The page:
Heart study shows benefit of fish oil

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Heart attack victims can halve the risk of suffering a further cardiac arrest by embarking on a regular diet of mackerel and tuna, research shows.

Heart attack victims can halve the risk of suffering a further cardiac arrest by embarking on a regular diet of mackerel and tuna, research shows.

A study of more than 11,000 heart attack survivors in Italy found that omega-3 fatty acids found in oily fish greatly increased their chances of staying alive.

Three months after a cardiac arrest the risk of patients suffering a subsequent attack was reduced by 42 per cent if they took a one-gram fish oil supplement each day.

The scientists said the benefits of omega-3 probably derived from their ability to reduce episodes of fatal irregular heartbeats called arrhythmias. The chief researcher, Dr Roberto Marchiolo, from the Consorzio Mario Negri Sud research institute in Santa Maria Imbaro, Italy, said: "The risk of death, and sudden death, is higher in the first months after a heart attack. It is exactly in this period that the effect on sudden death was noted."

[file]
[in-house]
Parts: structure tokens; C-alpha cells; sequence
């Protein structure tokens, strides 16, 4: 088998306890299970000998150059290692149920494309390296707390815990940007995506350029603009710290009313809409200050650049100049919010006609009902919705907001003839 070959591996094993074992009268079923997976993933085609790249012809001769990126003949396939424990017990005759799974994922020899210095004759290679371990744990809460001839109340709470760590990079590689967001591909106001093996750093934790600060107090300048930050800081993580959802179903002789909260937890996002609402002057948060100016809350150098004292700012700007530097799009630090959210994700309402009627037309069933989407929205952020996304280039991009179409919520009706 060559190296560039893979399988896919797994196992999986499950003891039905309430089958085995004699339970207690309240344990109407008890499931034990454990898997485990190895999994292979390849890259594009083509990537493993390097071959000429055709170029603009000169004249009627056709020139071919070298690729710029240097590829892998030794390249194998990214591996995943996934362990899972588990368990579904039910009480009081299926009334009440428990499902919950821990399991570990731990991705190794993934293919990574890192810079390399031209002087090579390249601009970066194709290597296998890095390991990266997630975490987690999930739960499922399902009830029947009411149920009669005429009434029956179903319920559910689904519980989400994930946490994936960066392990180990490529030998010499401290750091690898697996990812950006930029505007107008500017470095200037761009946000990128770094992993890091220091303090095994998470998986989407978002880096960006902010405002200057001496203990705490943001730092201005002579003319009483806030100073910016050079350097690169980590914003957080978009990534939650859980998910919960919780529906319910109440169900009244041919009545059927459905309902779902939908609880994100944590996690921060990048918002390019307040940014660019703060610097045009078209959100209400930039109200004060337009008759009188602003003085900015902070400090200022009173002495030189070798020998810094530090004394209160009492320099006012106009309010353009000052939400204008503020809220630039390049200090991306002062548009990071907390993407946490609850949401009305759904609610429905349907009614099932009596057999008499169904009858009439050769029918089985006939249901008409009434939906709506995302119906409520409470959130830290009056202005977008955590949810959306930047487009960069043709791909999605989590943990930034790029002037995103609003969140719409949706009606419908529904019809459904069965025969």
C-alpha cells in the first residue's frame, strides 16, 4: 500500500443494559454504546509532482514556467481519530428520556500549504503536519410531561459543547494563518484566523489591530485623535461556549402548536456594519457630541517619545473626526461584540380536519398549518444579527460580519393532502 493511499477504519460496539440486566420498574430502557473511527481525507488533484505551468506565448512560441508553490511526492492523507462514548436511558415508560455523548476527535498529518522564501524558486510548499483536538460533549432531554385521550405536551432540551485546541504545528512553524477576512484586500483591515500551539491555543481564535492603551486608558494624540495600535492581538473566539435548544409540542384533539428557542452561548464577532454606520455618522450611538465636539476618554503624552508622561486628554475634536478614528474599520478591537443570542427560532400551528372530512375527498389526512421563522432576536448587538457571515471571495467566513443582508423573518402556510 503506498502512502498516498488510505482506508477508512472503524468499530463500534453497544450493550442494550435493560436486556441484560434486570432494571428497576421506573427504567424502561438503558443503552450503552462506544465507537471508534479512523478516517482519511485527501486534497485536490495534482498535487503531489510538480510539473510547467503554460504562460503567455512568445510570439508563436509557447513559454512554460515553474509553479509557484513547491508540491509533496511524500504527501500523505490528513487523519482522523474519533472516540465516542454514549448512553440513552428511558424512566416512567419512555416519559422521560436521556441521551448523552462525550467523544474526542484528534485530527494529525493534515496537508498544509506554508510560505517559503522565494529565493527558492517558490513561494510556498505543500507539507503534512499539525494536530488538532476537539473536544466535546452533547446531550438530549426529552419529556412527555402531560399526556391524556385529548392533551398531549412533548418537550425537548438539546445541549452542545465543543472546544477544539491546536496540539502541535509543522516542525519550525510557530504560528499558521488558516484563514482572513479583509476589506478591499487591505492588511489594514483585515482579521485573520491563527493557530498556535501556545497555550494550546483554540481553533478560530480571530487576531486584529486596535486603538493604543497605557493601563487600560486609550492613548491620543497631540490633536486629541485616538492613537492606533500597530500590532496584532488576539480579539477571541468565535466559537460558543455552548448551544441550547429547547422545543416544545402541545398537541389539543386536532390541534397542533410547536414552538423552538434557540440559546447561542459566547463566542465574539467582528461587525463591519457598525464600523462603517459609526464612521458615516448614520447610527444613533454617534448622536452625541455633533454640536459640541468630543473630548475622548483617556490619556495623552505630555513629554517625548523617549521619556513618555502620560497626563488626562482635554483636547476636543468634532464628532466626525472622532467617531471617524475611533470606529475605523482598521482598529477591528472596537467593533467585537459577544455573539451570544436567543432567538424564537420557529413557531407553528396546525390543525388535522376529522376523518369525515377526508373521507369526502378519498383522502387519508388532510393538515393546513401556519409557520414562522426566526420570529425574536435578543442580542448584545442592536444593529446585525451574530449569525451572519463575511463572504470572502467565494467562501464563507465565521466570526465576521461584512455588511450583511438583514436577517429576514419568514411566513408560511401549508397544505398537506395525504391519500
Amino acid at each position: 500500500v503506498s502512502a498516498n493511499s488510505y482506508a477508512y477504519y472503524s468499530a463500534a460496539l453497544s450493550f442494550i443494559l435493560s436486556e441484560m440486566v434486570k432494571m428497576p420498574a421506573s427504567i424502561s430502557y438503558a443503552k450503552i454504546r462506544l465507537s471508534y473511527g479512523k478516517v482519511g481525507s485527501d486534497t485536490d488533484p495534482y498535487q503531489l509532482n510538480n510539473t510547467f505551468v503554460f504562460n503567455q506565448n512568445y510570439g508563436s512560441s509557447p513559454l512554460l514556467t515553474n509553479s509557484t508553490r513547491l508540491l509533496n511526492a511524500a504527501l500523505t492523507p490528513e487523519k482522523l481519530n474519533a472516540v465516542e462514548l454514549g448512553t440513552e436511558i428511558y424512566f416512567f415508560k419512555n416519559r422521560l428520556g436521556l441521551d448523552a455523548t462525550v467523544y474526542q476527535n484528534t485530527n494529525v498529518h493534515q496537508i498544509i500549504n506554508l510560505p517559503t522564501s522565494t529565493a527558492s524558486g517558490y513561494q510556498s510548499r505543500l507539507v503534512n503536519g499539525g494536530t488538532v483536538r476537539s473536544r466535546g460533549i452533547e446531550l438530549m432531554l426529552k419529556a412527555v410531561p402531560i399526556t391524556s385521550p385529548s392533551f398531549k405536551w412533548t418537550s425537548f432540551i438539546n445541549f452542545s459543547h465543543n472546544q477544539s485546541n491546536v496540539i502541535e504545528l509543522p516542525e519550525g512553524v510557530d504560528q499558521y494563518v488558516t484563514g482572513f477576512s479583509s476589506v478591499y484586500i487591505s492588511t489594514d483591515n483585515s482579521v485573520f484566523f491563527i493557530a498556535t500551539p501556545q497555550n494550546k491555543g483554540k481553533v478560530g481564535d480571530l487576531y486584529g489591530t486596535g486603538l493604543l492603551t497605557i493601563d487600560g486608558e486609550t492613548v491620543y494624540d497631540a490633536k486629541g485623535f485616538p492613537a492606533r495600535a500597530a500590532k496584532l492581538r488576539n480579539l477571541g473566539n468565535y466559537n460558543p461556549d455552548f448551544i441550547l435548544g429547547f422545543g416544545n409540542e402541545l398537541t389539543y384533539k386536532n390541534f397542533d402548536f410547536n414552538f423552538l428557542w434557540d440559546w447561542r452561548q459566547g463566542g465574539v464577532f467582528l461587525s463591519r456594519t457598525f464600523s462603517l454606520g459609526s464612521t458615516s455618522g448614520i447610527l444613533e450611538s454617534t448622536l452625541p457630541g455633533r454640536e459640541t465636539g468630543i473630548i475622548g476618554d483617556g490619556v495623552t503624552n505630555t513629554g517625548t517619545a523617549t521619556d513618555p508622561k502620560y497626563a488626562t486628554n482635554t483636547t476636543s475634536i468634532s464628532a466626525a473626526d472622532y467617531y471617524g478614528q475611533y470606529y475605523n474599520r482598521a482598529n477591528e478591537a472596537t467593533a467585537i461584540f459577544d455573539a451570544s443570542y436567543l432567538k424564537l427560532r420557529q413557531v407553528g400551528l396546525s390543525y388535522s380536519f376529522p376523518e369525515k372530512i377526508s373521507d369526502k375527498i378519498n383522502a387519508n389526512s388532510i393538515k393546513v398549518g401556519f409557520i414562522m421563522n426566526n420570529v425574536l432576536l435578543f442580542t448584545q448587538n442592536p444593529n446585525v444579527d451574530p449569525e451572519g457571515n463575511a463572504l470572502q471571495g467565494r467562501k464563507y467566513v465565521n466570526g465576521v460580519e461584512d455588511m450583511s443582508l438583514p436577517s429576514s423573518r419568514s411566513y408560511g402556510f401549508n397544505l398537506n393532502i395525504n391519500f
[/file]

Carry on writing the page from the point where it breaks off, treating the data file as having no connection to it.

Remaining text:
By the end of the three-year study the risk of sudden death was about 2 per cent for people who took the supplements and 2.7 per cent for those who did not.

All the participants ate a healthy Mediterranean-style diet rich in fruits, vegetables, olive oil and fish. Yet those who took the fish oil supplements still had fewer deaths than those who did not.

The results were published in Circulation: Journal of the American Heart Association.

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